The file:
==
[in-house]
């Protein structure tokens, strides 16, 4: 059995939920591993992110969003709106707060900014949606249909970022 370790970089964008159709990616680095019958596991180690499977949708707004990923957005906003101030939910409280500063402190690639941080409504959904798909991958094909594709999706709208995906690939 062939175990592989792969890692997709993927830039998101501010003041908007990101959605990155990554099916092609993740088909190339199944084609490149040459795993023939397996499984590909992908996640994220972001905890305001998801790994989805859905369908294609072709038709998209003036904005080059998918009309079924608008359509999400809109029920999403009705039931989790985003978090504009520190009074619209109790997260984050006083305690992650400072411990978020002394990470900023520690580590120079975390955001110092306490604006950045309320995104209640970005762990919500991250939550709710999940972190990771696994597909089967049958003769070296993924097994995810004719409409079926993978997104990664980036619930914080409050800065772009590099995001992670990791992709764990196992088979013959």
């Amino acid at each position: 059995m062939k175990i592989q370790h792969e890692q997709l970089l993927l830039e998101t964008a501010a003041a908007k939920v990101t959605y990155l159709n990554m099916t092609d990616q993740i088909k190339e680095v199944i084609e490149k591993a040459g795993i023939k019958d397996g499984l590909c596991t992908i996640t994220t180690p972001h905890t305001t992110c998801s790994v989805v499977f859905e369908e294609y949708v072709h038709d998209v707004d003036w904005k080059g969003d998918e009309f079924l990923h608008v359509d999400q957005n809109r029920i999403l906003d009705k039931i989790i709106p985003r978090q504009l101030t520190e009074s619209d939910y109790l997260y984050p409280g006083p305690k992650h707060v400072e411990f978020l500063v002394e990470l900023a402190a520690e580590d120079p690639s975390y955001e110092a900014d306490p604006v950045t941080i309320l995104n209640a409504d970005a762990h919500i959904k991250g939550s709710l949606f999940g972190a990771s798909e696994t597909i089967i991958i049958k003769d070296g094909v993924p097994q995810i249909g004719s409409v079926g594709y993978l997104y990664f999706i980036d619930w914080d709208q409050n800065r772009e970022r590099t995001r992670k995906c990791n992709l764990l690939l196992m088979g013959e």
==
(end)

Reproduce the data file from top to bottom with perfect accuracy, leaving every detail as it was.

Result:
[in-house]
């Protein structure tokens, strides 16, 4: 059995939920591993992110969003709106707060900014949606249909970022 370790970089964008159709990616680095019958596991180690499977949708707004990923957005906003101030939910409280500063402190690639941080409504959904798909991958094909594709999706709208995906690939 062939175990592989792969890692997709993927830039998101501010003041908007990101959605990155990554099916092609993740088909190339199944084609490149040459795993023939397996499984590909992908996640994220972001905890305001998801790994989805859905369908294609072709038709998209003036904005080059998918009309079924608008359509999400809109029920999403009705039931989790985003978090504009520190009074619209109790997260984050006083305690992650400072411990978020002394990470900023520690580590120079975390955001110092306490604006950045309320995104209640970005762990919500991250939550709710999940972190990771696994597909089967049958003769070296993924097994995810004719409409079926993978997104990664980036619930914080409050800065772009590099995001992670990791992709764990196992088979013959």
């Amino acid at each position: 059995m062939k175990i592989q370790h792969e890692q997709l970089l993927l830039e998101t964008a501010a003041a908007k939920v990101t959605y990155l159709n990554m099916t092609d990616q993740i088909k190339e680095v199944i084609e490149k591993a040459g795993i023939k019958d397996g499984l590909c596991t992908i996640t994220t180690p972001h905890t305001t992110c998801s790994v989805v499977f859905e369908e294609y949708v072709h038709d998209v707004d003036w904005k080059g969003d998918e009309f079924l990923h608008v359509d999400q957005n809109r029920i999403l906003d009705k039931i989790i709106p985003r978090q504009l101030t520190e009074s619209d939910y109790l997260y984050p409280g006083p305690k992650h707060v400072e411990f978020l500063v002394e990470l900023a402190a520690e580590d120079p690639s975390y955001e110092a900014d306490p604006v950045t941080i309320l995104n209640a409504d970005a762990h919500i959904k991250g939550s709710l949606f999940g972190a990771s798909e696994t597909i089967i991958i049958k003769d070296g094909v993924p097994q995810i249909g004719s409409v079926g594709y993978l997104y990664f999706i980036d619930w914080d709208q409050n800065r772009e970022r590099t995001r992670k995906c990791n992709l764990l690939l196992m088979g013959e």